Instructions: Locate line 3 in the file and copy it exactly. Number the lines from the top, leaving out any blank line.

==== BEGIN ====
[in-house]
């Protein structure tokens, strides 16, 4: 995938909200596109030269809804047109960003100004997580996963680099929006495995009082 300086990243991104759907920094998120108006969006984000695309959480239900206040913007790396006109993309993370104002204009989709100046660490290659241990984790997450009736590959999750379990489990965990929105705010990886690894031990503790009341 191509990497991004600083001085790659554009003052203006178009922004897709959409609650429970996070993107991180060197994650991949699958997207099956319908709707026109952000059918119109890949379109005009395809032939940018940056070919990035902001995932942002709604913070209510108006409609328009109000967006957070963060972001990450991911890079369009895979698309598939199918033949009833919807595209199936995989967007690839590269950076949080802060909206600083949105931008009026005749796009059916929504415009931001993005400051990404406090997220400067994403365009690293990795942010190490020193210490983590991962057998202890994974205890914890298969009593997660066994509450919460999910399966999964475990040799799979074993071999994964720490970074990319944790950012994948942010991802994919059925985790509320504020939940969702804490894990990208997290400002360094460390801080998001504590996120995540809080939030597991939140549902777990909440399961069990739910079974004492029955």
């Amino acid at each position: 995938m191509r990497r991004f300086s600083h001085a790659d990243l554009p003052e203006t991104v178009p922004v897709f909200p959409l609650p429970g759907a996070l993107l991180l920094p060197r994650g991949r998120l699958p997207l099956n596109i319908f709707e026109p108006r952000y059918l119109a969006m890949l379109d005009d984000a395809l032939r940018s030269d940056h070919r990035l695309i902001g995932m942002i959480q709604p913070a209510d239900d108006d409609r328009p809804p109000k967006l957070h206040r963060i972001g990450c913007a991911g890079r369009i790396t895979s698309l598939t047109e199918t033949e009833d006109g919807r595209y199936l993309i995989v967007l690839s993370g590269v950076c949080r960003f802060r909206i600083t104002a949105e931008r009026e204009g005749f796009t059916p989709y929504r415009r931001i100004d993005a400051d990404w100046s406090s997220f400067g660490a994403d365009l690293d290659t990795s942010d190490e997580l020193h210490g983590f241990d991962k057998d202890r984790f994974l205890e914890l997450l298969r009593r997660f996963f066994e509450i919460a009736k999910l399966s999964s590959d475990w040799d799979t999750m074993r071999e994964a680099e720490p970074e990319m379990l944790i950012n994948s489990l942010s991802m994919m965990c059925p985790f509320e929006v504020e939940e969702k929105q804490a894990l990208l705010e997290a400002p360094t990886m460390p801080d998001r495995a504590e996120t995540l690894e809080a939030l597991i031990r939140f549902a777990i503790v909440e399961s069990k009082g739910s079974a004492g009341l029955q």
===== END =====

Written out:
């Amino acid at each position: 995938m191509r990497r991004f300086s600083h001085a790659d990243l554009p003052e203006t991104v178009p922004v897709f909200p959409l609650p429970g759907a996070l993107l991180l920094p060197r994650g991949r998120l699958p997207l099956n596109i319908f709707e026109p108006r952000y059918l119109a969006m890949l379109d005009d984000a395809l032939r940018s030269d940056h070919r990035l695309i902001g995932m942002i959480q709604p913070a209510d239900d108006d409609r328009p809804p109000k967006l957070h206040r963060i972001g990450c913007a991911g890079r369009i790396t895979s698309l598939t047109e199918t033949e009833d006109g919807r595209y199936l993309i995989v967007l690839s993370g590269v950076c949080r960003f802060r909206i600083t104002a949105e931008r009026e204009g005749f796009t059916p989709y929504r415009r931001i100004d993005a400051d990404w100046s406090s997220f400067g660490a994403d365009l690293d290659t990795s942010d190490e997580l020193h210490g983590f241990d991962k057998d202890r984790f994974l205890e914890l997450l298969r009593r997660f996963f066994e509450i919460a009736k999910l399966s999964s590959d475990w040799d799979t999750m074993r071999e994964a680099e720490p970074e990319m379990l944790i950012n994948s489990l942010s991802m994919m965990c059925p985790f509320e929006v504020e939940e969702k929105q804490a894990l990208l705010e997290a400002p360094t990886m460390p801080d998001r495995a504590e996120t995540l690894e809080a939030l597991i031990r939140f549902a777990i503790v909440e399961s069990k009082g739910s079974a004492g009341l029955q």